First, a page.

Siddharth Khajuria, Director of Science Gallery London
Exhibited works from the programme include:
Cat Royale is the futurist utopia where cats are watched over lovingly by an AI robot arm, tending to their every need. The film and installation documenting cats’ experiences with an AI caregiver probe the future impact of new technologies on animal care… and the trade-offs involved. The work from internationally renowned artist collective Blast Theory, currently cultural ambassadors for the Trustworthy Autonomous Systems Hub, will be accompanied by live research from author and computer scientist Dr Kate Devlin, King’s Department of Digital Humanities.
Each Saturday throughout the season, Sentient Beings will invite visitors to question their relationship to security and privacy within the digital landscape of AI assistants. Featuring an immersive soundscape, the work sees artist Salomé Bazin collaborate with Dr Mark Cote from King’s Department for Digital Humanities, and Jose Such and William Seymour from the Department of Informatics.
You can read further details and register here. An excerpt from the event blurb is copied below.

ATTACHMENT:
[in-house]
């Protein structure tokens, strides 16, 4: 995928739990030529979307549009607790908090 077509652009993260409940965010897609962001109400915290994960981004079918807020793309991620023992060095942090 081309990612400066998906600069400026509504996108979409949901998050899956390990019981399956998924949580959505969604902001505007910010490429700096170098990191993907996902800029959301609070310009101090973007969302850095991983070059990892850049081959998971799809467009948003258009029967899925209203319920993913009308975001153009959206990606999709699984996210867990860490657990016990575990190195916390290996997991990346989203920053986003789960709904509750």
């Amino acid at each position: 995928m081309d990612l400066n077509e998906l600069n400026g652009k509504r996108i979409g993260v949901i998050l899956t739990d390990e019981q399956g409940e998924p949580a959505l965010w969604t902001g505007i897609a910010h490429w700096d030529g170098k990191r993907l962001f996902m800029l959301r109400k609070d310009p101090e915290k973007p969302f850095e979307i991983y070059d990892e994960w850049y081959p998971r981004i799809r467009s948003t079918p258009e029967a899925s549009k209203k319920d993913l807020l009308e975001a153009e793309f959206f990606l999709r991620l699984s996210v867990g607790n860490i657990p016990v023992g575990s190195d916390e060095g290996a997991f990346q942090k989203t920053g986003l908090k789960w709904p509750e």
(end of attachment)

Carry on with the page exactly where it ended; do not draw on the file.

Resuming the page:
What if racism, sexism, and ableism aren’t just glitches in mostly functional machinery—what if they’re coded into our technological systems? In this talk, data scientist and journalist Meredith Broussard explores why neutrality in tech is a myth and how algorithms can be held accountable.
Broussard, one of the few Black female researchers in artificial intelligence, explores a range of examples: from facial recognition technology trained only to recognize lighter skin tones, to mortgage-approval algorithms that encourage discriminatory lending, to the dangerous feedback loops that arise when medical diagnostic algorithms are trained on insufficiently diverse data. Even when such technologies are designed with good intentions, Broussard shows, fallible humans develop programs that can result in devastating consequences.